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So soon after the first one, a second earthquake shook whatever was left of Haiti! We can hardly absorb the devastation of the first, and now we must also contend with a second.

It was hard enough learning that 200,000 were found dead, and how many were injured? That’s not even counting the destruction of property, the lack of food and shelter, the insufficient medical supplies, and dealing with riots and violence. This does not even take into account the exhaustion of those who are working day and night to help in any way they can. Nor, does it take away the frustration felt the world over, let alone the starving Haitian survivors,  at supplies being turned away from the ports in Haiti.

The world was barely beginning to find organized ways to get relief to the survivors. For the survivors themselves, there has been NO time to begin to recover.

How much trauma can people endure? How do we respond to multiple and almost simultaneous natural disasters over which none of us can control?  And, the question that looms large, “Why us”? Read the rest of this entry »


I cannot even begin to imagine the devastation of lives and property in the aftermath of the earthquake in Haiti last week. And, of course, the trauma from this natural disaster befalls those who are left to deal with the destruction.

As with any traumatic experience, the first reaction is that of shock and denial. This is the first stage of grief. The other stages are: anger/depression, sadness, acceptance and moving on. These stages do not always occur in succinct passages. The person grieving sometimes gets stuck in one or another, perhaps feeling the third stage before going back to the second.

In denial, there is disbelief that this happened, that this could be real.  Time gets distorted, everything in slow motion. Sometimes, it feels like time has stopped altogether.  The body withdraws into a sense of numbness, the heart shrouding itself from feeling overwhelmed by the enormity of the loss.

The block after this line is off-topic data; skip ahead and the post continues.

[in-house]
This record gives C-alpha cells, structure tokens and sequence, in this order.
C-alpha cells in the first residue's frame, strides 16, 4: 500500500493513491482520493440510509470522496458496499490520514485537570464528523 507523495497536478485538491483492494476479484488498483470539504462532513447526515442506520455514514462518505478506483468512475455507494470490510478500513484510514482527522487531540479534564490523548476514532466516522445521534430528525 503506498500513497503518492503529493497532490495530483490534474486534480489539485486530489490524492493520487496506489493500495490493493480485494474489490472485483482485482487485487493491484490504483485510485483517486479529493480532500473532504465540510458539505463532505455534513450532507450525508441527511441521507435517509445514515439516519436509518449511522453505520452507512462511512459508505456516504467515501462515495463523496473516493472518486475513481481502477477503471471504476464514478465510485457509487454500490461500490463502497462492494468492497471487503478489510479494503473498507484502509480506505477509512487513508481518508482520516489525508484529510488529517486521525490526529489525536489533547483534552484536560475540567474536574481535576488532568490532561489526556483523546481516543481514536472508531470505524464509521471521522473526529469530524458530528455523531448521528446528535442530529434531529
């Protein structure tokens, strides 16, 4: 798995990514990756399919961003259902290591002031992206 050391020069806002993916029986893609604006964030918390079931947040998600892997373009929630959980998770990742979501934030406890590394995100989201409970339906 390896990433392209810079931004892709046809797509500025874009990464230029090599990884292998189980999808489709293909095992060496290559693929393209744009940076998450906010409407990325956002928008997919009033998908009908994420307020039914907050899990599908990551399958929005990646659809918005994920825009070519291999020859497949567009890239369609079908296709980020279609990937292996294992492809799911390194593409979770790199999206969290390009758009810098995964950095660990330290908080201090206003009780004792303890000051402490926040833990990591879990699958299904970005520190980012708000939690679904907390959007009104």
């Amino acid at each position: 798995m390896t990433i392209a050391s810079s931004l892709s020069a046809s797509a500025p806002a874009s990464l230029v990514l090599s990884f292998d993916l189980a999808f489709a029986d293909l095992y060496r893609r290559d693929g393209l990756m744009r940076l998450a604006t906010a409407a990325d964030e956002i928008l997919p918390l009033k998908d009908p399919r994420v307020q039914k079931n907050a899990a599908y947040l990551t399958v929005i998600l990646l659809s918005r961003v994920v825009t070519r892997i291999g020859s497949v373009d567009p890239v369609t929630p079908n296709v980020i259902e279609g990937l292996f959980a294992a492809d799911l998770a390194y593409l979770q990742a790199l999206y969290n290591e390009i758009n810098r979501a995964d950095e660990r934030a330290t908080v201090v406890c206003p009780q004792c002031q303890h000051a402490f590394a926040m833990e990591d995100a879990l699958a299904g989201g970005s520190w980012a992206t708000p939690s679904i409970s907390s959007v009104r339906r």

I’ve talked to others who lived through 9/11. They describe how they walked around in circles for hours and thought that only a few minutes had gone by. They could not think or see straight. They thought the world had come to an end. They claimed that what they knew to be safe in their lives were all put at risk. Initially, they did not even feel the pain if they had been injured. That came later when the shock wore off.

For those whose loved ones were in the World Trade Center, they felt a sense of panic. They scrambled to see if their family or friends survived, or not. Their panic increased as they realized that phone lines were down, and they couldn’t get through. Some started walking towards the buildings, but found the aftermath preventing them for getting anywhere near. The not knowing  produced a different kind of reaction. They claimed a sense of hopeful hopelessness as they waited for word, any word.

For those who knew that their love ones had perished, they stated a mixture of shock and grief. They went over in their minds the last time they were with the person or persons. They acknowledged guilt if the last parting was with anger, or regret if they did not have a chance to say good-bye. Some were thankful that they did say good-bye.

Even for those who were far way, the constant re-running on television made this a tragedy that the world shared. With advanced technology these days, the trauma of a natural disaster becomes a global event.